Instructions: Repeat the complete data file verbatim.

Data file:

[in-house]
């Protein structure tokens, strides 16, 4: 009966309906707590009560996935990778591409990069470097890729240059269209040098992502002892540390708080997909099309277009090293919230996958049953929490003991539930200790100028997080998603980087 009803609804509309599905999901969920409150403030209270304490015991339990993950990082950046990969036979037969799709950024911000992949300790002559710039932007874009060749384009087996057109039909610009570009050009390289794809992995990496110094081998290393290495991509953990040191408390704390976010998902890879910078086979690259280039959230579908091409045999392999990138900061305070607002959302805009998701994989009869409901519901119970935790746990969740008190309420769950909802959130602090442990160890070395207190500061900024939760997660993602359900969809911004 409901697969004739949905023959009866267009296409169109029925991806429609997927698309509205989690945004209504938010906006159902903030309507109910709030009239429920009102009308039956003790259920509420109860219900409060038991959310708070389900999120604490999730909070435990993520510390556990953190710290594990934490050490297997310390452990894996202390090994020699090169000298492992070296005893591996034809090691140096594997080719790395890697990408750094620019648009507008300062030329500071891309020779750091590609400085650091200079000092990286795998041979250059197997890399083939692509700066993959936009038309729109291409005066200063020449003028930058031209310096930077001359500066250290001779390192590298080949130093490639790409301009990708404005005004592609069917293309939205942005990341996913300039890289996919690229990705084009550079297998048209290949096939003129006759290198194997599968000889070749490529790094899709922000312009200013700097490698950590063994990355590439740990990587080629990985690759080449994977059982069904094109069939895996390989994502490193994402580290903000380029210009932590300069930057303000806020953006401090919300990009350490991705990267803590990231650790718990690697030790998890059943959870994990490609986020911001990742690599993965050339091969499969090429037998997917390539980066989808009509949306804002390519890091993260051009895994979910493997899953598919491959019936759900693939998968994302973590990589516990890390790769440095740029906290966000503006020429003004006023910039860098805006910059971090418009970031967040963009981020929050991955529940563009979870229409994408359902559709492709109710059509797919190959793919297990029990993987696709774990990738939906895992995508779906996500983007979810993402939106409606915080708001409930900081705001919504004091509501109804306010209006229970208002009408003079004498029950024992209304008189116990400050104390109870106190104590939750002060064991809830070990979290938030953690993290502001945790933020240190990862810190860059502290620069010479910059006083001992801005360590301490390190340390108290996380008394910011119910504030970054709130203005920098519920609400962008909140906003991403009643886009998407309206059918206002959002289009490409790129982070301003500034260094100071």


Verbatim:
[in-house]
């Protein structure tokens, strides 16, 4: 009966309906707590009560996935990778591409990069470097890729240059269209040098992502002892540390708080997909099309277009090293919230996958049953929490003991539930200790100028997080998603980087 009803609804509309599905999901969920409150403030209270304490015991339990993950990082950046990969036979037969799709950024911000992949300790002559710039932007874009060749384009087996057109039909610009570009050009390289794809992995990496110094081998290393290495991509953990040191408390704390976010998902890879910078086979690259280039959230579908091409045999392999990138900061305070607002959302805009998701994989009869409901519901119970935790746990969740008190309420769950909802959130602090442990160890070395207190500061900024939760997660993602359900969809911004 409901697969004739949905023959009866267009296409169109029925991806429609997927698309509205989690945004209504938010906006159902903030309507109910709030009239429920009102009308039956003790259920509420109860219900409060038991959310708070389900999120604490999730909070435990993520510390556990953190710290594990934490050490297997310390452990894996202390090994020699090169000298492992070296005893591996034809090691140096594997080719790395890697990408750094620019648009507008300062030329500071891309020779750091590609400085650091200079000092990286795998041979250059197997890399083939692509700066993959936009038309729109291409005066200063020449003028930058031209310096930077001359500066250290001779390192590298080949130093490639790409301009990708404005005004592609069917293309939205942005990341996913300039890289996919690229990705084009550079297998048209290949096939003129006759290198194997599968000889070749490529790094899709922000312009200013700097490698950590063994990355590439740990990587080629990985690759080449994977059982069904094109069939895996390989994502490193994402580290903000380029210009932590300069930057303000806020953006401090919300990009350490991705990267803590990231650790718990690697030790998890059943959870994990490609986020911001990742690599993965050339091969499969090429037998997917390539980066989808009509949306804002390519890091993260051009895994979910493997899953598919491959019936759900693939998968994302973590990589516990890390790769440095740029906290966000503006020429003004006023910039860098805006910059971090418009970031967040963009981020929050991955529940563009979870229409994408359902559709492709109710059509797919190959793919297990029990993987696709774990990738939906895992995508779906996500983007979810993402939106409606915080708001409930900081705001919504004091509501109804306010209006229970208002009408003079004498029950024992209304008189116990400050104390109870106190104590939750002060064991809830070990979290938030953690993290502001945790933020240190990862810190860059502290620069010479910059006083001992801005360590301490390190340390108290996380008394910011119910504030970054709130203005920098519920609400962008909140906003991403009643886009998407309206059918206002959002289009490409790129982070301003500034260094100071």